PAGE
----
Once you decide on a car, make a plan for the build. Now is the time to decide what you want the car to be. Do you want the finished product to be a factory stock restoration, a restomod with a few updated modern luxuries, an all-out hot rod, or something in between? And the answer probably depends on what you’re planning to do with the car once it’s completed. Are you going to trailer it to car shows hoping to win a trophy? Are you going to drive it on the street where it may be subjected to traffic and weather? Maybe you plan to take it to a racetrack and drive it as hard as you can. The important thing here is to make a realistic decision and create a car that fits its intended use.

Stick to your budget

Making a budget for the project is the easy part. Sticking to it will be difficult. Be realistic with yourself and your finances. You’re not going to win Pebble Beach if you have a total budget of $25,000. If buying and restoring a classic Ferrari just isn’t possible with the amount of money you have to spend, turn your attention to the next dream car on your list. If you can’t afford the Ferrari, maybe check out other less expensive Italian makes like Alfa Romeo, Lancia, and Fiat. There may even be a Maserati within your band account.

Don’t look at the project as an investment

A classic project car is very rarely a good investment. Despite all those shiny cars selling for big money at the auctions on TV, it usually costs more to buy and restore most old cars than the vehicles are worth at the end of the process. This is especially true if you calculate your investment of time. Don’t take on a classic car project as an investment, do it because you want to. Do it for the experience. Do it because you will learn and it will be fun. Do it to create something with your hands. No, you can’t drive your stock portfolio, but it’s even easier to lose money on a classic car project run amok.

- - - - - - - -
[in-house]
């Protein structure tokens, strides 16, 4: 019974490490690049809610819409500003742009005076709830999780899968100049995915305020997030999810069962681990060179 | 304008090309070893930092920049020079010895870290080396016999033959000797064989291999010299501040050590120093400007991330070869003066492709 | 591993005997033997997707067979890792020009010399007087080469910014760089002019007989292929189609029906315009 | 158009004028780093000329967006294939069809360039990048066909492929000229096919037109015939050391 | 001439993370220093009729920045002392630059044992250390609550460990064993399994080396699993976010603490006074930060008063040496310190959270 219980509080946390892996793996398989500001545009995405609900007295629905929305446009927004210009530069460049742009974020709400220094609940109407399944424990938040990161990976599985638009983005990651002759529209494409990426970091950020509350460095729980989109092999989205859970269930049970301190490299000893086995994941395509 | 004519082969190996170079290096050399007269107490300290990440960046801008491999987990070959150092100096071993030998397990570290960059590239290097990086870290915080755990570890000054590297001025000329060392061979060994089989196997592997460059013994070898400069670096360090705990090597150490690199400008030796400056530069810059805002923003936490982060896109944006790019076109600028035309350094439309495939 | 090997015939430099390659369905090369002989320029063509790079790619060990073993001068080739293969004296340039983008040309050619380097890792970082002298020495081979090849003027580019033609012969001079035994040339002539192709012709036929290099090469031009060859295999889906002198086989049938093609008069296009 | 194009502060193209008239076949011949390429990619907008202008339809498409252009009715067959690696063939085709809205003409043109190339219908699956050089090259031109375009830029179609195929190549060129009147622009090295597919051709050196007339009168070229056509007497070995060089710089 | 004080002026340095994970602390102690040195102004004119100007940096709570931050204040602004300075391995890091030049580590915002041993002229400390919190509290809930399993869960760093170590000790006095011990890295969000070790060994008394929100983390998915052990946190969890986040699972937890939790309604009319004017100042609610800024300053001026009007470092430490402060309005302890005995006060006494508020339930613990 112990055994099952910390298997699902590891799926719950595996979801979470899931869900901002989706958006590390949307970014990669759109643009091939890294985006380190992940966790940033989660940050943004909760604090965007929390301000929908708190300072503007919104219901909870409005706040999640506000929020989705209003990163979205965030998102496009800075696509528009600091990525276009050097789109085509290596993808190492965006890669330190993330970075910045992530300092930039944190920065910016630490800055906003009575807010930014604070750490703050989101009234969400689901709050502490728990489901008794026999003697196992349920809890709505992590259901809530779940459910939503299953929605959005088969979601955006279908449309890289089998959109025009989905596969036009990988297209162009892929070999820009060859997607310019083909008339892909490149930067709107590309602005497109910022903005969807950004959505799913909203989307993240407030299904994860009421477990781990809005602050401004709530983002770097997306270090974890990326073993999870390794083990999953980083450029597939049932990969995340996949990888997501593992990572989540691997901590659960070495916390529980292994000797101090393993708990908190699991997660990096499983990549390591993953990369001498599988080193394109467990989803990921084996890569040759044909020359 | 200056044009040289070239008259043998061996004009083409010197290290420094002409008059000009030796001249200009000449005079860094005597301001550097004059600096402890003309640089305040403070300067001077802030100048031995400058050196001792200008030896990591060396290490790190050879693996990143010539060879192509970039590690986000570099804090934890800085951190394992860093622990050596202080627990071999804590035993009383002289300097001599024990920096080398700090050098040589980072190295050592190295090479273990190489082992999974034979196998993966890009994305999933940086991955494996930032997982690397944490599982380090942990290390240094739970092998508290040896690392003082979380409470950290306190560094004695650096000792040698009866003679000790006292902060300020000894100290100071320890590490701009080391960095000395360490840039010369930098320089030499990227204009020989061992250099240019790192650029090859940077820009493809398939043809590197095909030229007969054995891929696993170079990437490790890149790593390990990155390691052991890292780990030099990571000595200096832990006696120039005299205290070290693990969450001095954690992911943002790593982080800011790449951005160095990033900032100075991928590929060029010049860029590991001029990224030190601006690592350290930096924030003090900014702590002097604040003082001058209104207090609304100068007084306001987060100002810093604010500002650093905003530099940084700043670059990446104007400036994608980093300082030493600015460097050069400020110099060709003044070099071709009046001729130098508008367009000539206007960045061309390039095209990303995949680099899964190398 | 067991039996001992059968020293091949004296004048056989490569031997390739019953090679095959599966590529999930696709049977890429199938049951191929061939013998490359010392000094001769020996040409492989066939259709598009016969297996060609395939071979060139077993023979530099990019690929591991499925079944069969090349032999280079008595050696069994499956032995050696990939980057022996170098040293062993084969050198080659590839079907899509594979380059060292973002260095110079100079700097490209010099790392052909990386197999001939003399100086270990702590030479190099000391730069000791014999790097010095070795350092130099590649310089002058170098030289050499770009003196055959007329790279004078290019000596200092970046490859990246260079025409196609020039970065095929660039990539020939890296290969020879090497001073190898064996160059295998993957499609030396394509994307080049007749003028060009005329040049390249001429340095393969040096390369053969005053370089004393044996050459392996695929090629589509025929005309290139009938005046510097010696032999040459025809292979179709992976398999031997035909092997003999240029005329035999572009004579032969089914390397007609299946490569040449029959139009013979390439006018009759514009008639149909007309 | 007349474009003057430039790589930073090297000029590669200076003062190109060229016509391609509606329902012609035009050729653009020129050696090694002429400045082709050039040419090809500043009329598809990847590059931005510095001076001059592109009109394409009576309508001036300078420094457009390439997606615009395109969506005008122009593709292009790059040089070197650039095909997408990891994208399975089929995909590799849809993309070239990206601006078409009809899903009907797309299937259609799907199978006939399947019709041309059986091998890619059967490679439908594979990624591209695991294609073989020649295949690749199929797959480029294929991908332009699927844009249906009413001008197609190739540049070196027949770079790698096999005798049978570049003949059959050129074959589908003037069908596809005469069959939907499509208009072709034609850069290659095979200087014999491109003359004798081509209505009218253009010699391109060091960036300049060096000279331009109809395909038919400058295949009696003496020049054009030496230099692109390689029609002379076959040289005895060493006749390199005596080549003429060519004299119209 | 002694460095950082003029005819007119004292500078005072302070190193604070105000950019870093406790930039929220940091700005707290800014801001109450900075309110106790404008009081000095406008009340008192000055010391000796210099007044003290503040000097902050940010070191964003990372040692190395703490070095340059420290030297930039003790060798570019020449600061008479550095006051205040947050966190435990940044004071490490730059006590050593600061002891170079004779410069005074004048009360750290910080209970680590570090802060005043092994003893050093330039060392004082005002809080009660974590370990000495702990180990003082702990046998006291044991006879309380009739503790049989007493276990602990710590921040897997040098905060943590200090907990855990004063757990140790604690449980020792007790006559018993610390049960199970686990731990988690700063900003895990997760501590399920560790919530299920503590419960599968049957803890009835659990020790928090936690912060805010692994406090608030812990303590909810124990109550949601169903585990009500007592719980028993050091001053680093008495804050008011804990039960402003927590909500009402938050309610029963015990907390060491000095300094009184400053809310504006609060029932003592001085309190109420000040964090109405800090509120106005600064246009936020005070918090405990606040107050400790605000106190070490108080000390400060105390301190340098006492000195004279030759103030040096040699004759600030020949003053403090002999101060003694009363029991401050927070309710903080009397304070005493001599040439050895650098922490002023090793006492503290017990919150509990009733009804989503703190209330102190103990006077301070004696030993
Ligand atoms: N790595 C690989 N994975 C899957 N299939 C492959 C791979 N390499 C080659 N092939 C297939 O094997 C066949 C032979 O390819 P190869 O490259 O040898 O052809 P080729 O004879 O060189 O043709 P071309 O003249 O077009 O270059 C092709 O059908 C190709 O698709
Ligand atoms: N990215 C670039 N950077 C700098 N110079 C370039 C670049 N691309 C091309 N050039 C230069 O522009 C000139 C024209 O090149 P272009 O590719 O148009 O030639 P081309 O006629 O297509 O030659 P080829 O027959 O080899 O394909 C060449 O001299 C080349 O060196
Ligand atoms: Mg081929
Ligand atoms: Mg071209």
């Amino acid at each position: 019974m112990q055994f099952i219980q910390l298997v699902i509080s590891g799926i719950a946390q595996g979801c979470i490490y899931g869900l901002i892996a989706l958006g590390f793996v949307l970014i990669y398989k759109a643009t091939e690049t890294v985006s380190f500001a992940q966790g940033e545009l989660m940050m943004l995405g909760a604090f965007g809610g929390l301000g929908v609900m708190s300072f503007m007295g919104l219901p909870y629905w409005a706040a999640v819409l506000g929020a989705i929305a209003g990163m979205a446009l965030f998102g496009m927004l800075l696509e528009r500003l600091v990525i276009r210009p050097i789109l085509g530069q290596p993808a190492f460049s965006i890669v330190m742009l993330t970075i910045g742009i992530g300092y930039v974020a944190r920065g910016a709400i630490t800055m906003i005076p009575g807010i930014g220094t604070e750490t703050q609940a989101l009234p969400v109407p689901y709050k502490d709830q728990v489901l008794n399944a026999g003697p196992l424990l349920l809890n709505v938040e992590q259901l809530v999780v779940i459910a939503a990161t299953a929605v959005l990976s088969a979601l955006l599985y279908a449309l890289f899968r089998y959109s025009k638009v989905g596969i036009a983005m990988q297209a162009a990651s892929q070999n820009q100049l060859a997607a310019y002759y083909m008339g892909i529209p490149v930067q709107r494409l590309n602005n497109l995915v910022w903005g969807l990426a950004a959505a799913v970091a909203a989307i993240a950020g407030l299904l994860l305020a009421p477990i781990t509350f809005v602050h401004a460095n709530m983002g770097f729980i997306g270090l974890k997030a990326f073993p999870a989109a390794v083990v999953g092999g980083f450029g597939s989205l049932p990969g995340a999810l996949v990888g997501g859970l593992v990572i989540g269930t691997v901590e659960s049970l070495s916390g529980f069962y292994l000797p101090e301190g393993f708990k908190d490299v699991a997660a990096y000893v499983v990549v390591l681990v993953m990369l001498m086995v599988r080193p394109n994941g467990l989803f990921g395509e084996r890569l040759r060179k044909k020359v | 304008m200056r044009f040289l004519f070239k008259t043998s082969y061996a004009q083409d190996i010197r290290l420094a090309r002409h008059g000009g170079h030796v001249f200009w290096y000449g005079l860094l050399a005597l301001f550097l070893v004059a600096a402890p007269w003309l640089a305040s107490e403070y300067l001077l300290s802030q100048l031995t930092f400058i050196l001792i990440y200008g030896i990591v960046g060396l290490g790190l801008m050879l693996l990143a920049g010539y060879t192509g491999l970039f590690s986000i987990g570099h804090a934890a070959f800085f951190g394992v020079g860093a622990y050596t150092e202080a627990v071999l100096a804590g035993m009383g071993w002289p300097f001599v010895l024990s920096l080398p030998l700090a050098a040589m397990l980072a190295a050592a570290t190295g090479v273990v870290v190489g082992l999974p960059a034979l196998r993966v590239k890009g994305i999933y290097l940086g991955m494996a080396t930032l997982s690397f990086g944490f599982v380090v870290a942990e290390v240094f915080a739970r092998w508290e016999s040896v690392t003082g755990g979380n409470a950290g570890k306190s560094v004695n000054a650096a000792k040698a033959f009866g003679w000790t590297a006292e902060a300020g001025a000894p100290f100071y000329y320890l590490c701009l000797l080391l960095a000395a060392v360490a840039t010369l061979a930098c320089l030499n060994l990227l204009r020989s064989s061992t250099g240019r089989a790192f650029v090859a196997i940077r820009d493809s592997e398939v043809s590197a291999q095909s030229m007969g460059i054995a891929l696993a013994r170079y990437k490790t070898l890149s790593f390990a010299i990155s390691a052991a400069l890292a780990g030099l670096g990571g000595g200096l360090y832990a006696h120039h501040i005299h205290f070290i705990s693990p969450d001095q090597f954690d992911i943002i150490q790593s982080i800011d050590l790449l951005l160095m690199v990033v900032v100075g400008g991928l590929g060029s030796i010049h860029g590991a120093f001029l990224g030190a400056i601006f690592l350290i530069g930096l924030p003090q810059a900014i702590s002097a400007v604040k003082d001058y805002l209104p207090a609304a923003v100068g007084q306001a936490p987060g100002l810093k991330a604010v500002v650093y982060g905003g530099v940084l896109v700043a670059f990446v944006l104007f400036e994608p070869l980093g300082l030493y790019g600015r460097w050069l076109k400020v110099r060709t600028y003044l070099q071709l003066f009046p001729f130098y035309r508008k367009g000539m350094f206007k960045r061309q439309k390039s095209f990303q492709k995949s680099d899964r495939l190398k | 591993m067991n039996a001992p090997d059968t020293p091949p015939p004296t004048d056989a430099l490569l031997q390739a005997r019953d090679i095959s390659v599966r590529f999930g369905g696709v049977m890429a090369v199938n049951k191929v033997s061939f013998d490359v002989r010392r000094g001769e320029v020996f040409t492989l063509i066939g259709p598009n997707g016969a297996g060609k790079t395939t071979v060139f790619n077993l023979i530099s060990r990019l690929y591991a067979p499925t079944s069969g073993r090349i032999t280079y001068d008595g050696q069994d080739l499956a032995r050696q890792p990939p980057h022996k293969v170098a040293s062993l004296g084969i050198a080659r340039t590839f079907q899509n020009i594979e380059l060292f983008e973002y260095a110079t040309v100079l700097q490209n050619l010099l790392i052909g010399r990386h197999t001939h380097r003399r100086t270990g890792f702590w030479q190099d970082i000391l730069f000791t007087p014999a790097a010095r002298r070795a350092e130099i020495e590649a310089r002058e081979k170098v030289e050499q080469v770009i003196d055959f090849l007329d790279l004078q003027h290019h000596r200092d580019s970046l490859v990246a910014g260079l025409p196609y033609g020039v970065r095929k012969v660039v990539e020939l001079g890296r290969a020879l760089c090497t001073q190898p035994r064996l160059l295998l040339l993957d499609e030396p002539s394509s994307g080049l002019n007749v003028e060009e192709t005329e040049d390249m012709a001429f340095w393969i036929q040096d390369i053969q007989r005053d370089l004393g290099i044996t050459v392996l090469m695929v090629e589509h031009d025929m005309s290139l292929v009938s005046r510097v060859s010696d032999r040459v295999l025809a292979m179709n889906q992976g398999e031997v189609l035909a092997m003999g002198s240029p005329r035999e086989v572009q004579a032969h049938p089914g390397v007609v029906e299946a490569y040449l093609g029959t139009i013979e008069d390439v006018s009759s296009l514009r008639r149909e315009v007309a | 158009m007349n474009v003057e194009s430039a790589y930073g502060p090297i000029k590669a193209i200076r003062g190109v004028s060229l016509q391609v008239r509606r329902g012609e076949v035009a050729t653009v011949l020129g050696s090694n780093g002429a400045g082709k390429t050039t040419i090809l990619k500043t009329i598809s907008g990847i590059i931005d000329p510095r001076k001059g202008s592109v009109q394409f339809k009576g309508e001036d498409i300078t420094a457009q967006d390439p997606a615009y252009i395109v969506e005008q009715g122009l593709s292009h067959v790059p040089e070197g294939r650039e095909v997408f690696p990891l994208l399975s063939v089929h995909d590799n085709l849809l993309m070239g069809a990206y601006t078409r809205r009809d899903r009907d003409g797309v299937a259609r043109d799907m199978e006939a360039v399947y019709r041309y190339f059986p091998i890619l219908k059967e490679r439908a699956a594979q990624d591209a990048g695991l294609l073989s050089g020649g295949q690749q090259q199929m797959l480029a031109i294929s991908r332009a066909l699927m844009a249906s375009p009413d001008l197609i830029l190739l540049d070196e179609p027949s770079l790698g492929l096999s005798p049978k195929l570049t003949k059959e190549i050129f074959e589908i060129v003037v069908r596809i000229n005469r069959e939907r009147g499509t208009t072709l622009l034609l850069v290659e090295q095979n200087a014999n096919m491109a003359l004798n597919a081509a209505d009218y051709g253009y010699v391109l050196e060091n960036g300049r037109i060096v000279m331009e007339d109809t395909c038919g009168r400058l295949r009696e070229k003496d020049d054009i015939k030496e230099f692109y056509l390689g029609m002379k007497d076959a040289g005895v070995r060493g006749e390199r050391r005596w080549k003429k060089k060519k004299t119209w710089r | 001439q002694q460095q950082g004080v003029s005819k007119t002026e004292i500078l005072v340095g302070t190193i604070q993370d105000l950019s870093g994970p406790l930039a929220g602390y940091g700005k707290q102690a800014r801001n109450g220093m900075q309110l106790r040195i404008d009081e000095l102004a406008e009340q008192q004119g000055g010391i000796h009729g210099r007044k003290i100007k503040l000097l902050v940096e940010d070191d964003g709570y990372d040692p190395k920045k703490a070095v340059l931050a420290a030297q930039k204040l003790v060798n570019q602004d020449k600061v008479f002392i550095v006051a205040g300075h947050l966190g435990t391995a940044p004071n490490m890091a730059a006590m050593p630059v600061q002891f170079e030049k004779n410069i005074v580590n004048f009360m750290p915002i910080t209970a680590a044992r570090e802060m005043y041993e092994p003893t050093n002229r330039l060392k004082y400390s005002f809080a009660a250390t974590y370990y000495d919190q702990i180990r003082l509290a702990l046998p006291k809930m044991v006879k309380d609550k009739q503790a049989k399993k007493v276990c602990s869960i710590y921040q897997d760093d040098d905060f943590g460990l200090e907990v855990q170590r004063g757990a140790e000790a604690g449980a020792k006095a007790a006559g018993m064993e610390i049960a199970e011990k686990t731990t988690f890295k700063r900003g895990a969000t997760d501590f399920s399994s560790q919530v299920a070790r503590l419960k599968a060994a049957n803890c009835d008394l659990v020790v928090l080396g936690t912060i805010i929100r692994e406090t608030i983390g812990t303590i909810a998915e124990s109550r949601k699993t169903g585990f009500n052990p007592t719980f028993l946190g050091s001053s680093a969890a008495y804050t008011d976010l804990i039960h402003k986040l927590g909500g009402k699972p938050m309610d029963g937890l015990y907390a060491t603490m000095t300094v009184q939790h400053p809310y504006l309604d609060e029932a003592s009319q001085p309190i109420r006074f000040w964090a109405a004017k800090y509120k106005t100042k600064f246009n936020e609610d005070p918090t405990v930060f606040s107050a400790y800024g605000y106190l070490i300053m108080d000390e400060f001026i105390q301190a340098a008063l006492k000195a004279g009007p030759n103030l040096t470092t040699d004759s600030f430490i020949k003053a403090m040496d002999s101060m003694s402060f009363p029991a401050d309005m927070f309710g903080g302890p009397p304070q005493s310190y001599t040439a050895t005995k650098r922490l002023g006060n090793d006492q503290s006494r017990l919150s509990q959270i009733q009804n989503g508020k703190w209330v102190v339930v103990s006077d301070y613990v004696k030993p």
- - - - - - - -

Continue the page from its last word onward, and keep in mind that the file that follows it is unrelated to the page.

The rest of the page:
Buy the best car you can afford

It’s always better to start with the best car you can, not the cheapest. Paying extra for a cleaner, more complete example with no rust will save you money in the long run. And if the car runs and drives, that’s even better, even if you’re going to rebuild the engine, transmission, steering, brakes, and suspension anyway. A running and driving car with all of its trim and a complete interior is surely worth its price premium over a rusted hulk. And being able to drive the car between major upgrades will keep you motivated.